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General => File Sharing => Topic started by: bla bla 2 on November 10, 2013, 06:07:19 am

Title: Technique-Brick-in-Fr-and-En.
Post by: bla bla 2 on November 10, 2013, 06:07:19 am
Cadeau.

Gift.  :) ;)
Title: Re: Technique-Brick-in-Fr-and-En.
Post by: TheBadger on November 13, 2013, 09:50:38 pm
hi
what post is this from?
Title: Re: Technique-Brick-in-Fr-and-En.
Post by: bla bla 2 on November 14, 2013, 11:22:44 am
To share my technique, all simply.  ;)
Title: Re: Technique-Brick-in-Fr-and-En.
Post by: jgwinner on December 26, 2014, 04:47:50 pm
This looks really interesting. I used it as a terrain shader also :)

One thing that looks funny - the pattern seems to be fractal. I realize for landscapes this may be a good thing, but for square bricks, it's kind of debatable. Is there any way to avoid this?

I'm trying to use some "patches" of squares to simulate farmland, and although I don't need it completly square all thetime, I don't need it fractal - each square tends to be the size that it is.

I want to use something procedural so I can reuse the texture over a large area.

With Vue, I simply use a square or tile pattern and scale up. Then I run into fixed point math issues. I thought as TG is more 'real' I'd simply use the same technique, but can't find any brick, square, or repeating patterns like you do with most node based shaders.

PMFJI :) but this thread was the closest to what I'm doing - great work bla bla 2 :)

== John ==
Title: Re: Technique-Brick-in-Fr-and-En.
Post by: bla bla 2 on December 28, 2014, 08:05:10 am
Quote from: jgwinner on December 26, 2014, 04:47:50 pm
This looks really interesting. I used it as a terrain shader also :)

One thing that looks funny - the pattern seems to be fractal. I realize for landscapes this may be a good thing, but for square bricks, it's kind of debatable. Is there any way to avoid this?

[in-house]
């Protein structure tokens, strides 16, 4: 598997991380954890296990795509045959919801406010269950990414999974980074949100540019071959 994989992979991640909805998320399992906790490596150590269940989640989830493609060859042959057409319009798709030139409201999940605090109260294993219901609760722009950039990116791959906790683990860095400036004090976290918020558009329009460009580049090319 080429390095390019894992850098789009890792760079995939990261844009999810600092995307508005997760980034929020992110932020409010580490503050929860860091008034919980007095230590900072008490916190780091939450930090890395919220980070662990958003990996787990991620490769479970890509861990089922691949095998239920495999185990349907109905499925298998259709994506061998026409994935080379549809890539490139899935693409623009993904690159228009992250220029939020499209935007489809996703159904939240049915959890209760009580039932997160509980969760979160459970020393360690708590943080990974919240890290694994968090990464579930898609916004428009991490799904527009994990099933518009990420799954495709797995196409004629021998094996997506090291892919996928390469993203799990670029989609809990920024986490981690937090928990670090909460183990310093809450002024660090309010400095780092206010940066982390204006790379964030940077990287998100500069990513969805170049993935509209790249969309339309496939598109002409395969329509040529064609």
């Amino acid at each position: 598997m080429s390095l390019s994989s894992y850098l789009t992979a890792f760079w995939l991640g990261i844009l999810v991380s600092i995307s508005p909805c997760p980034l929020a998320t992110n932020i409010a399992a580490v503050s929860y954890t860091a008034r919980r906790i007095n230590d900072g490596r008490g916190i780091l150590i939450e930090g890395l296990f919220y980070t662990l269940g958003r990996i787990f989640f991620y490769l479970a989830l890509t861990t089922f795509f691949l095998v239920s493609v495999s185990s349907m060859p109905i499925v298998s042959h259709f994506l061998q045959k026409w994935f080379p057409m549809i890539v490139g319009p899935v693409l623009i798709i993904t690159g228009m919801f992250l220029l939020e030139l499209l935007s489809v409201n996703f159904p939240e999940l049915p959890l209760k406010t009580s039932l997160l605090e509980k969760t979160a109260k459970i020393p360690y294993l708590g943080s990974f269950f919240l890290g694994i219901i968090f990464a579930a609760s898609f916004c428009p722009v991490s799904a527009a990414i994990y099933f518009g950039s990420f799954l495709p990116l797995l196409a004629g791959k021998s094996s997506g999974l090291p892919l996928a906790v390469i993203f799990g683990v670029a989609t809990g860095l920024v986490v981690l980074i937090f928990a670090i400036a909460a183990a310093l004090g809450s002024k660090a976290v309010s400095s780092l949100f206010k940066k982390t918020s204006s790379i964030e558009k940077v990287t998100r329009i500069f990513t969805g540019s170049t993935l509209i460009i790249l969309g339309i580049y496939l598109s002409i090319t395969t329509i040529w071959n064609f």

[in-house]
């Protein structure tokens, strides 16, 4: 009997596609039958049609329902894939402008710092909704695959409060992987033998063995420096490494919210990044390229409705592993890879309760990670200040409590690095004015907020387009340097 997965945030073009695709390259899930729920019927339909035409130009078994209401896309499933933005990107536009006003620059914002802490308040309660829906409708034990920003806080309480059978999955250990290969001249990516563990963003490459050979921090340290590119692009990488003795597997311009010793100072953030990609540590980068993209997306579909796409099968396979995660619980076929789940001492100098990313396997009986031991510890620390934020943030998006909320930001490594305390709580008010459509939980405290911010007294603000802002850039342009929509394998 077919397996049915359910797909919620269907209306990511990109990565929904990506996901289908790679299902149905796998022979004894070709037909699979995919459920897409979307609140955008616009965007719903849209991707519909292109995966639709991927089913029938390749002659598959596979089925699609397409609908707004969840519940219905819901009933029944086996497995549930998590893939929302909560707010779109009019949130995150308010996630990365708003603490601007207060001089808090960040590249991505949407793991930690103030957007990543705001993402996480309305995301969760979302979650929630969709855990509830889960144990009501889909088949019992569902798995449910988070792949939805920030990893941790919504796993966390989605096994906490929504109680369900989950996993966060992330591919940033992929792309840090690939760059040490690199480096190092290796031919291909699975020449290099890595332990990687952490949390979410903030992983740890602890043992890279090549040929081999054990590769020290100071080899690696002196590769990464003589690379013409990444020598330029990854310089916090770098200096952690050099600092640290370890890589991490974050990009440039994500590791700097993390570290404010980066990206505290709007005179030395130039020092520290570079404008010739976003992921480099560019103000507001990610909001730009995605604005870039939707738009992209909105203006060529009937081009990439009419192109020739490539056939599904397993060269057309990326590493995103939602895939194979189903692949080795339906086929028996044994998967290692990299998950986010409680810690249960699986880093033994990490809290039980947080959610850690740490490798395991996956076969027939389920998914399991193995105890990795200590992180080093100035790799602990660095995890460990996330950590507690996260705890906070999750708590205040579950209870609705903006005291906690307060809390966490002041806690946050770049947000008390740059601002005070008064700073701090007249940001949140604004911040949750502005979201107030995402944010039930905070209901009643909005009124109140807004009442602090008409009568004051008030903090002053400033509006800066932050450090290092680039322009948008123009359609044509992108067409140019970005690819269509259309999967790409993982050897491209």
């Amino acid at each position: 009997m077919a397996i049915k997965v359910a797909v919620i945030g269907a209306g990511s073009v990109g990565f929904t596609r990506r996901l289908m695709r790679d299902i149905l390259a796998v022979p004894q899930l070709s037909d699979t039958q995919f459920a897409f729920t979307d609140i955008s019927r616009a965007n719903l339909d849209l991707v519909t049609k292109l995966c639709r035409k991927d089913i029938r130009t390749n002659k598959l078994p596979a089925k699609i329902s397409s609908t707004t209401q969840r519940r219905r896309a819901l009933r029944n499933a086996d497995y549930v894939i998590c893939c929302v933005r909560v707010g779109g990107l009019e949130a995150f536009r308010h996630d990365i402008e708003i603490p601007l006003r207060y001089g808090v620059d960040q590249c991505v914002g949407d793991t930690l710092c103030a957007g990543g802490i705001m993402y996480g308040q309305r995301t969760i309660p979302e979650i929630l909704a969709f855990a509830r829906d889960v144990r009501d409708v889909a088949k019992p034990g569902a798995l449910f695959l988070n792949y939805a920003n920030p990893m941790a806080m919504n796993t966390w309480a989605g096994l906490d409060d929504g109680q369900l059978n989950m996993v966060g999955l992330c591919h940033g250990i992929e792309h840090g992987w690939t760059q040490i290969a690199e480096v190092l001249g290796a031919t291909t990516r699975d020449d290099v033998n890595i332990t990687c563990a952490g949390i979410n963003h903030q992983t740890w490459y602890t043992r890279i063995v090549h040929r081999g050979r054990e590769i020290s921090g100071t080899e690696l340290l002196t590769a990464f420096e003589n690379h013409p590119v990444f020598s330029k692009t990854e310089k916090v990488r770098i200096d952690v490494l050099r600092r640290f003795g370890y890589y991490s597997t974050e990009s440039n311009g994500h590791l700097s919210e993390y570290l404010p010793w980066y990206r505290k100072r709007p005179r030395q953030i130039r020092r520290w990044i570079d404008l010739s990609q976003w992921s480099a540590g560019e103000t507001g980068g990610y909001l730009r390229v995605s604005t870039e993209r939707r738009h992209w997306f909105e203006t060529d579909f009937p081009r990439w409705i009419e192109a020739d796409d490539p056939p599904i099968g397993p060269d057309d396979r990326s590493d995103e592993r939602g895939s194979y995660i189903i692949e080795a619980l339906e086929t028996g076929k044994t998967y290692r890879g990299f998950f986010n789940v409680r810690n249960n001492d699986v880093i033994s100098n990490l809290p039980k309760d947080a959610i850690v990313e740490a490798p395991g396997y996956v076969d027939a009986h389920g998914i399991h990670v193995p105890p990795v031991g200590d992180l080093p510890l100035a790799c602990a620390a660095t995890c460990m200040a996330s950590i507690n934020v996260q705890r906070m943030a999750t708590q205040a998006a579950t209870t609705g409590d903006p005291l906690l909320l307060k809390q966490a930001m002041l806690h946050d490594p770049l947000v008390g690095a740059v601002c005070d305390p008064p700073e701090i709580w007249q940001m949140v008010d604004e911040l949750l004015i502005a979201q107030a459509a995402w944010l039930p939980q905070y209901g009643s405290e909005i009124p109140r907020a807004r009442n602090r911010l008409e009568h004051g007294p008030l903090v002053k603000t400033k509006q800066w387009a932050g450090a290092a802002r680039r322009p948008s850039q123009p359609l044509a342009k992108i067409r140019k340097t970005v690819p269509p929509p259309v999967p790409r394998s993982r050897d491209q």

I'm trying to use some "patches" of squares to simulate farmland, and although I don't need it completly square all thetime, I don't need it fractal - each square tends to be the size that it is.

I want to use something procedural so I can reuse the texture over a large area.

With Vue, I simply use a square or tile pattern and scale up. Then I run into fixed point math issues. I thought as TG is more 'real' I'd simply use the same technique, but can't find any brick, square, or repeating patterns like you do with most node based shaders.

PMFJI :) but this thread was the closest to what I'm doing - great work bla bla 2 :)

== John ==


QuotePMFJI :) but this thread was the closest to what I'm doing - great work bla bla 2 :)

Thank you. :)

QuoteOne thing that looks funny - the pattern seems to be fractal. I realize for landscapes this may be a good thing, but for square bricks, it's kind of debatable. Is there any way to avoid this?


Pour ta question, il est possible de rendre non-carrer, il suffit de désactiver un power fractale horizontale où vertical.
En espérent d'avoir compris t'as question.

To your question, it is possible to make non-carrer, It is sufficient to disable a "power fractal" when horizontal or vertical.
In hope to have understood you got question.
Title: Re: Technique-Brick-in-Fr-and-En.
Post by: Oshyan on December 30, 2014, 12:24:48 am
Terragen currently has a smaller number of available noise functions. There are some that might suffice, or you may be able to build your own using Function Nodes if you know maths well. You may find some previous work by Frank Basinski to be interesting:
http://www.planetside.co.uk/forums/index.php/topic,7494.0.html
http://www.planetside.co.uk/forums/index.php/topic,12342
You'll see in that second topic that Frank was going to put up a farmland product for sale on NWDA. I'm not sure if it was ever published, but it doesn't appear to be on the reincarnated NWDA now unfortunately: http://www.store.nwdastore.com/
Perhaps if you Private Message Frank or contact NWDA they might be able to help you.

- Oshyan
Title: Re: Technique-Brick-in-Fr-and-En.
Post by: Dune on December 30, 2014, 03:47:16 am
Using the sinus setup (get position in texture, x to scalar, sinus, multiplied by a rotated version) will yield very regular lines/squares, but using a simple very (X) stretched fractal merged (multiplied) with a 90º rotated version, can make an interesting fieldmask. Warp it a bit and mask by large patches.